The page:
• No significant widening of pulse pressure

    • May relate to acute mitral valve regurgitation and premature closure of mitral valve

    • Pulmonary hypertension with S3, S4, and loud P2

    • Low-pitched short early diastolic murmur: In extremely severe aortic valve insufficiency, when LV decompensation occurs, a significant part of the murmur is diminished as an equalization of pressure occurs between the aorta and the LV in the latter part of diastole.

    • Shortened (or absent) Austin Flint murmur, with no presystolic component because of premature closure of the mitral valve during diastole

Causes

See the list below:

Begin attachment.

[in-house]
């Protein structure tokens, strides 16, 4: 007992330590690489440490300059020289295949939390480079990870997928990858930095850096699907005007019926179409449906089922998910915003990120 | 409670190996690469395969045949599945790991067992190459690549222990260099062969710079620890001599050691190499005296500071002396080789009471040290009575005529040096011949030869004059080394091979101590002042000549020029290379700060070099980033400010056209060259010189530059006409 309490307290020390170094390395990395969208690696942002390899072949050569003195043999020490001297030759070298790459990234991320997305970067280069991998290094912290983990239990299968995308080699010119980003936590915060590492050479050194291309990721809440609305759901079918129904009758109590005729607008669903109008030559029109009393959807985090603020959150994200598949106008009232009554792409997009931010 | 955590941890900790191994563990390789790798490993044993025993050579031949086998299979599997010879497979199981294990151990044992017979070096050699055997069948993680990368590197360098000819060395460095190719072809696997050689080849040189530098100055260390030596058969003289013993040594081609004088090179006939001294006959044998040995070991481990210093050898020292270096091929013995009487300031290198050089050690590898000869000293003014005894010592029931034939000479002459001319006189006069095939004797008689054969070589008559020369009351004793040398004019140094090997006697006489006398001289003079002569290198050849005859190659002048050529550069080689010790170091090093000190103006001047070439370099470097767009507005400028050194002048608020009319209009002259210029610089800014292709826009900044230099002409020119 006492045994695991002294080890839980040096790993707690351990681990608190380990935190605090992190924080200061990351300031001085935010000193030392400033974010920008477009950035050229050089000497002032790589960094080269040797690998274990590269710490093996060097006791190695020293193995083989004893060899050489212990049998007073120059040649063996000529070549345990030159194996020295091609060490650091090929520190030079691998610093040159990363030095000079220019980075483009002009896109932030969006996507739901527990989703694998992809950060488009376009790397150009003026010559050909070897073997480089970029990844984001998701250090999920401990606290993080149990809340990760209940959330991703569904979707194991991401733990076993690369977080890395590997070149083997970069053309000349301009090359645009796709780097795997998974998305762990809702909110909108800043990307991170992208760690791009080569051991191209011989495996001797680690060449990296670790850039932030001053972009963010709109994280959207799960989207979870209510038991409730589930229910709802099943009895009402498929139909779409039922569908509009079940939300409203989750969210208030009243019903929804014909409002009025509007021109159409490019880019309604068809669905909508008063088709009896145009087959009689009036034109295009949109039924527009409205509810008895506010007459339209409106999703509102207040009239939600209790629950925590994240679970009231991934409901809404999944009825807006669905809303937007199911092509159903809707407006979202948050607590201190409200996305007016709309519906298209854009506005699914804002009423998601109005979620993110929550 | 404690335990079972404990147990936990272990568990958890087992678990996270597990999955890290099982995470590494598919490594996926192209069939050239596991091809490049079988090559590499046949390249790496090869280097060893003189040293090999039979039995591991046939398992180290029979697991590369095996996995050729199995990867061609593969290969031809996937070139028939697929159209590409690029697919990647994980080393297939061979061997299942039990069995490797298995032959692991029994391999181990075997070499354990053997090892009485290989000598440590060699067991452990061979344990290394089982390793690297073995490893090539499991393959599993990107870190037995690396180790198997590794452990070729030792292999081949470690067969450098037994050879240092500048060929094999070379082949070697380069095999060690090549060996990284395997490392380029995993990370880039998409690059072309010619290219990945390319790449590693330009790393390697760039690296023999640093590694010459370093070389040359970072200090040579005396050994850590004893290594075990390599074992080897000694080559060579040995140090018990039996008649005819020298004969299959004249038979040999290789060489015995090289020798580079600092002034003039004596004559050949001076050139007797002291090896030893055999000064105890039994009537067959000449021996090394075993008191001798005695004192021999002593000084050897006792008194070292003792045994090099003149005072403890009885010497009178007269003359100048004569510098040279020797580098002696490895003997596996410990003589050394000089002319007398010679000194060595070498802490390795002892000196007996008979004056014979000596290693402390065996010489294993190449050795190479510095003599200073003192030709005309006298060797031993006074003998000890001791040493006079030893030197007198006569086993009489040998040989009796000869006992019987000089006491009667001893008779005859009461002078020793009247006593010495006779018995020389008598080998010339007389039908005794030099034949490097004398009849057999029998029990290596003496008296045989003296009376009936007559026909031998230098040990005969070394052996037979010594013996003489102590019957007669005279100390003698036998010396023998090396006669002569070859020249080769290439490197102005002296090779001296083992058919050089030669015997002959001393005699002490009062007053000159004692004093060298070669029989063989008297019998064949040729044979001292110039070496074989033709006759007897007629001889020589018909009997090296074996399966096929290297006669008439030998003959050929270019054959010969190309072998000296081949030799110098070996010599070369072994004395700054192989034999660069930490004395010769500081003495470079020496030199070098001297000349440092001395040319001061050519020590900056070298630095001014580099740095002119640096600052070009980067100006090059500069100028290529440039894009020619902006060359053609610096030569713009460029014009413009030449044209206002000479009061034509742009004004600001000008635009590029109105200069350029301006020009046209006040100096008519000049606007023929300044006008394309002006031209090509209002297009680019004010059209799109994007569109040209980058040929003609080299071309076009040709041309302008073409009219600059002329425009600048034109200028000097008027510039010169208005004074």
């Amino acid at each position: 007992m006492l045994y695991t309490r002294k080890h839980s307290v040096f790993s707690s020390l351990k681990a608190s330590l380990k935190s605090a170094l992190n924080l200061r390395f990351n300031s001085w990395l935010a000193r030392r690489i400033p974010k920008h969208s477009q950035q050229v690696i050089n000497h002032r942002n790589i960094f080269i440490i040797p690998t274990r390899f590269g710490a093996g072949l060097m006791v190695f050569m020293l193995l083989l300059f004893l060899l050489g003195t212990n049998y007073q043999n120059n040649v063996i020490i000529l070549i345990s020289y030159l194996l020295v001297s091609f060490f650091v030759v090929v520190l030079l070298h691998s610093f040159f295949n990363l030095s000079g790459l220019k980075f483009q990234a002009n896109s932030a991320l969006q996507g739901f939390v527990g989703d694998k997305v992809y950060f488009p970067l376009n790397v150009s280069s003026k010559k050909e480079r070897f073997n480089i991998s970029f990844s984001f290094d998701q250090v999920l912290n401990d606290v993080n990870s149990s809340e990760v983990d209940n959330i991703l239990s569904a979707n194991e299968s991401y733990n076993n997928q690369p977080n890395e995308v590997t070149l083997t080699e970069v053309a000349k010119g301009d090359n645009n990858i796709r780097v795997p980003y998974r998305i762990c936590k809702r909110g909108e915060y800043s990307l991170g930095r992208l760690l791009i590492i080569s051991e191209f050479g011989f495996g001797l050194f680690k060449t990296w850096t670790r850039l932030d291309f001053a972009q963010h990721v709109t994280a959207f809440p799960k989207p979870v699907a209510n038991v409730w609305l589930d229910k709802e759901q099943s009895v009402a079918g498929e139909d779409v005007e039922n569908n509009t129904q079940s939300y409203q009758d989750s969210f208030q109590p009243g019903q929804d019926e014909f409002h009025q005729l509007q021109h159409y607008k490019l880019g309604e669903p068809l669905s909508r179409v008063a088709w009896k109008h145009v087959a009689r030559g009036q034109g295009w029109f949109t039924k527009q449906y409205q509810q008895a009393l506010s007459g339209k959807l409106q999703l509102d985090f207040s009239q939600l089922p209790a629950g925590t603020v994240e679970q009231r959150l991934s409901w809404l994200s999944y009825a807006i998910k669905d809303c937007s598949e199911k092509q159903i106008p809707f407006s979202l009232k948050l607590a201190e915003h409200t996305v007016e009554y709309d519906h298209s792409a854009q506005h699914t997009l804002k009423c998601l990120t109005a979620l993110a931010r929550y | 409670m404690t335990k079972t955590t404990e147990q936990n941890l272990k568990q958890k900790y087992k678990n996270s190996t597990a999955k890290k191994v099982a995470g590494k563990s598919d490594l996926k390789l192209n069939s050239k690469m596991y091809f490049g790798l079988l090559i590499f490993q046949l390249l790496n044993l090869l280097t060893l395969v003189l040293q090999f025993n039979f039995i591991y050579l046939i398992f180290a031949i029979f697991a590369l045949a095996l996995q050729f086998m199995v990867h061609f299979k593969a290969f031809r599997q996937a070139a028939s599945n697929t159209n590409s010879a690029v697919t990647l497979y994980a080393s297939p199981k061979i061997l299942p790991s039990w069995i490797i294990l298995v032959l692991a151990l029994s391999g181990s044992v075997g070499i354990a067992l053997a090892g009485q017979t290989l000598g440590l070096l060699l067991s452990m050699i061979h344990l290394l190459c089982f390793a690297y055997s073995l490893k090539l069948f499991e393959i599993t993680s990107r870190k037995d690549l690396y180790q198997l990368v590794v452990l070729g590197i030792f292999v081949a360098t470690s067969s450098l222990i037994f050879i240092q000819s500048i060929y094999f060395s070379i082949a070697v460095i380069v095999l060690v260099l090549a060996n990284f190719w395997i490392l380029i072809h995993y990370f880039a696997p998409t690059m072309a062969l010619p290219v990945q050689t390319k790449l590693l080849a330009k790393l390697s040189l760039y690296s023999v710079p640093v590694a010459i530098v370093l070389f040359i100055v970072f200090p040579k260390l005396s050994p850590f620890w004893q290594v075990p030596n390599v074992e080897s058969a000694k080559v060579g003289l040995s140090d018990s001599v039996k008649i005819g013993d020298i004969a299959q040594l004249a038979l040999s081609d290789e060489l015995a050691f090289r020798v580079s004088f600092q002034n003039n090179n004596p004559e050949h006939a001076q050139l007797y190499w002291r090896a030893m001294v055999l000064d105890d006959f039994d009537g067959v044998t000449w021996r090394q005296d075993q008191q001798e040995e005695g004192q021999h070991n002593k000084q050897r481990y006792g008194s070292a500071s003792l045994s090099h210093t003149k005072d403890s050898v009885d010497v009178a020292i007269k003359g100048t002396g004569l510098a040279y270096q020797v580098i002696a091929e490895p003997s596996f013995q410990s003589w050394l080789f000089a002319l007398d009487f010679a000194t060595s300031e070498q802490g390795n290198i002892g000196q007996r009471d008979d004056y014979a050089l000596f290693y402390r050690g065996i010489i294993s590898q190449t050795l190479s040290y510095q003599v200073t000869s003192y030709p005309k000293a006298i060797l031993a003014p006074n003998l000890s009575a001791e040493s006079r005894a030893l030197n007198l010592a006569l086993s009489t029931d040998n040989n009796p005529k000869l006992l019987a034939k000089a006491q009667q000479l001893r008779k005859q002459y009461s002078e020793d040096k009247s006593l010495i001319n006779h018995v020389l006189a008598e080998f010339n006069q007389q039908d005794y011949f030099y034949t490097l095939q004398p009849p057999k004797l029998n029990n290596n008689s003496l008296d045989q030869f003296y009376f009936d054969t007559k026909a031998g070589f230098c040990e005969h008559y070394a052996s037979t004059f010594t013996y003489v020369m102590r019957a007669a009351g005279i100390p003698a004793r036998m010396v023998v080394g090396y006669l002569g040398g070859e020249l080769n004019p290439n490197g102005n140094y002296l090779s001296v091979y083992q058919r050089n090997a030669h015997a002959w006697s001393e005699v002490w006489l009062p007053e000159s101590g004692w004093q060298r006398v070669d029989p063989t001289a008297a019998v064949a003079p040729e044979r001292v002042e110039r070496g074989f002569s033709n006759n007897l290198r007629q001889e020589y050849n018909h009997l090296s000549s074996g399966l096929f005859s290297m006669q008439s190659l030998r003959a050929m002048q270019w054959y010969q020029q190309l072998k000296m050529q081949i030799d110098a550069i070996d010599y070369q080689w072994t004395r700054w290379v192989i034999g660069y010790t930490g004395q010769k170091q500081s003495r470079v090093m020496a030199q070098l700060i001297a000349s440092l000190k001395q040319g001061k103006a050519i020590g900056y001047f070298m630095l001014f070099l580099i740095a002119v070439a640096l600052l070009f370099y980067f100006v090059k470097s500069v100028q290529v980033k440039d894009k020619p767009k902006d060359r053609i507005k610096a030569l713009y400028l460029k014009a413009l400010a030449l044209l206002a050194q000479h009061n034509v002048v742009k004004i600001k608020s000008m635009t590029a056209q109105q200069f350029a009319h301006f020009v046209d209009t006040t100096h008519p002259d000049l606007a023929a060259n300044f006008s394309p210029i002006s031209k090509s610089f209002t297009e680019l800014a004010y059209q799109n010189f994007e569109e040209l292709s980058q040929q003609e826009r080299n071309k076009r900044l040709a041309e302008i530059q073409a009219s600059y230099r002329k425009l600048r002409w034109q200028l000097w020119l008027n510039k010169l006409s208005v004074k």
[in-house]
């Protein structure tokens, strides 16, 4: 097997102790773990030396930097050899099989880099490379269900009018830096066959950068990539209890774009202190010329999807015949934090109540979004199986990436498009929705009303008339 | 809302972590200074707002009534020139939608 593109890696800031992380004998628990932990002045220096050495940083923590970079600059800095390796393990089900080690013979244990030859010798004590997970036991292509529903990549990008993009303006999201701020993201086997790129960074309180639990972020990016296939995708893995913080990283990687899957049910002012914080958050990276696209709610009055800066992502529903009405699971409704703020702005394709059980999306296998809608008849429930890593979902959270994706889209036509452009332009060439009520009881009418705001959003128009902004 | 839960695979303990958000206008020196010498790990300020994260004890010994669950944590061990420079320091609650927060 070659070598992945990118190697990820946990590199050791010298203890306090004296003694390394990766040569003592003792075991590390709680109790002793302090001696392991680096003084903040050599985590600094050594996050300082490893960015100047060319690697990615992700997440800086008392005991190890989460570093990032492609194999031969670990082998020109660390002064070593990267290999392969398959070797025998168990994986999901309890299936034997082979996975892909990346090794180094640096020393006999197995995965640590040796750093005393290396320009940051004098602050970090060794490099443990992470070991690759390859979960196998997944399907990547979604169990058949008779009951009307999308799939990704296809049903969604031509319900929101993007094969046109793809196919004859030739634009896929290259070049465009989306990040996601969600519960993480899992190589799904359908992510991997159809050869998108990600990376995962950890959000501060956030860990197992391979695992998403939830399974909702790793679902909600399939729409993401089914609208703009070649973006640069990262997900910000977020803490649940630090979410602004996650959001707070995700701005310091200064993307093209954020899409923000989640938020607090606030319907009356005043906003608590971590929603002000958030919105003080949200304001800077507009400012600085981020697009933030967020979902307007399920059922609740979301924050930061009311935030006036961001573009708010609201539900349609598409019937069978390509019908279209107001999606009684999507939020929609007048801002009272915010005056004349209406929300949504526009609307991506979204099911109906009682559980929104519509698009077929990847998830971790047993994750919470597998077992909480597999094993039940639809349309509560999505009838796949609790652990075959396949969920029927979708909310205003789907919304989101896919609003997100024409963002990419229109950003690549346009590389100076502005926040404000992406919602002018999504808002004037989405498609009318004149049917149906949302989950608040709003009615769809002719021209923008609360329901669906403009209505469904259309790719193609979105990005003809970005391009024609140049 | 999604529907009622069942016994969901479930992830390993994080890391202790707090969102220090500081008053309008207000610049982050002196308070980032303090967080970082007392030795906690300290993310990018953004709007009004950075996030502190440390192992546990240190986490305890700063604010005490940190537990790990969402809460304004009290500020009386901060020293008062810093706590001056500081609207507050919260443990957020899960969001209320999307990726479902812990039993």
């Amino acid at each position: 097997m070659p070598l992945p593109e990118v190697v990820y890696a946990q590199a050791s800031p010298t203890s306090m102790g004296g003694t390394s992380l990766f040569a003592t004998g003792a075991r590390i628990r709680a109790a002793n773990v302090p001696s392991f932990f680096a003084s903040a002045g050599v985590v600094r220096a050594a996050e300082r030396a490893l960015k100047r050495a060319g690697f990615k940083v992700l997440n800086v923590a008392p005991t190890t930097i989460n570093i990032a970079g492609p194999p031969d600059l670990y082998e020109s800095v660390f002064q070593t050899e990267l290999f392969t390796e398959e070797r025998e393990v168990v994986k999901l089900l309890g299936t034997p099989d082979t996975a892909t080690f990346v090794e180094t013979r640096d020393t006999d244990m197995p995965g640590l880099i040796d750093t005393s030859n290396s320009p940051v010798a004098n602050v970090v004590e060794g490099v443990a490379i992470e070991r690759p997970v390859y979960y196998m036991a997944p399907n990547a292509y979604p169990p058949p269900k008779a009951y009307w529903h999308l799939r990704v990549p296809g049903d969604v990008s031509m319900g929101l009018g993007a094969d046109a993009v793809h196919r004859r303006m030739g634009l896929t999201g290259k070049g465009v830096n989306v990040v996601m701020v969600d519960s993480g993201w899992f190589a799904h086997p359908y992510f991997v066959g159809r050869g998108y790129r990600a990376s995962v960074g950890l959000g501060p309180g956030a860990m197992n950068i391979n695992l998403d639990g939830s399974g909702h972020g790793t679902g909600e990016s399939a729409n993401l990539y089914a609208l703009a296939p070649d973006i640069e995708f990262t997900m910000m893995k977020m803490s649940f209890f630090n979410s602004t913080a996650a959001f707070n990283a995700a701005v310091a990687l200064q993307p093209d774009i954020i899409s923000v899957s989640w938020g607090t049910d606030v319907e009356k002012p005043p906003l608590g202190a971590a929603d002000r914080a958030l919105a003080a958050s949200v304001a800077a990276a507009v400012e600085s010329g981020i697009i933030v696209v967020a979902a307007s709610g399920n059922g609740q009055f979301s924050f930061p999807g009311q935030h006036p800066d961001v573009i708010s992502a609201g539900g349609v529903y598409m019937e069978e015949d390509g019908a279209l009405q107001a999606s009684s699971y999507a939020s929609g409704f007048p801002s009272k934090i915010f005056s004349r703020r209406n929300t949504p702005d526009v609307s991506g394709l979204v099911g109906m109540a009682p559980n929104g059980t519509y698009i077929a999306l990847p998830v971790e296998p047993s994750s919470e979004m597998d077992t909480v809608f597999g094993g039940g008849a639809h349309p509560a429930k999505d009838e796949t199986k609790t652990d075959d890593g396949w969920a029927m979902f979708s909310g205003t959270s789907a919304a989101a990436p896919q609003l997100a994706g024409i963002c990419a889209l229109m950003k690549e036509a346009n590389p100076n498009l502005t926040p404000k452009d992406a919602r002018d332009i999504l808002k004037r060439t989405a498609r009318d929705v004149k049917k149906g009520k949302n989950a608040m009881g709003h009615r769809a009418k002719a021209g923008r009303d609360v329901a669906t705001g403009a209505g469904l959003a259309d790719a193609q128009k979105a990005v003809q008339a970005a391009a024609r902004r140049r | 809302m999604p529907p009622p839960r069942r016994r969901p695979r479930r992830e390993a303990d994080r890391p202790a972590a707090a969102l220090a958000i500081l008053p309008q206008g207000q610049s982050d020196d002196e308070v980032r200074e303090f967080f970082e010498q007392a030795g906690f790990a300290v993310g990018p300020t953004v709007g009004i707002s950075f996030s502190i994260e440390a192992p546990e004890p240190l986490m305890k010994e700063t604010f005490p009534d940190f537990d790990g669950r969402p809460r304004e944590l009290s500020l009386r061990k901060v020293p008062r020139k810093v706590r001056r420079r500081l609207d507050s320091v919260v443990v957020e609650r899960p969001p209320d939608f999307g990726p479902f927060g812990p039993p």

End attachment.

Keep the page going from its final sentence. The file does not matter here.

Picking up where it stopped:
• Causes of aortic valve insufficiency include congenital malformations of the aortic valves and diseases of the aortic valves and root.

  • See Pathophysiology for further discussion of causes.

 

DDx

 

Workup

Imaging Studies

Several imaging studies can be performed to diagnose and assess the severity and impact of aortic valve insufficiency, including plain-film radiography, angiographic studies, echocardiography, radionuclide imaging, and nuclear MRI imaging. Cardiac MRI has become the imaging study of choice for the evaluation of aortic insufficiency in children.

  • Plain-film radiography

    • Perform plain-film radiographic studies to evaluate the duration and severity of insufficiency and to look for a possible etiology.

      • Evaluate cardiac size to assess the duration and severity of aortic valve insufficiency.

      • Evaluate left ventricular (LV) function.

      • Assess increases in the long axis and transverse diameter of the heart.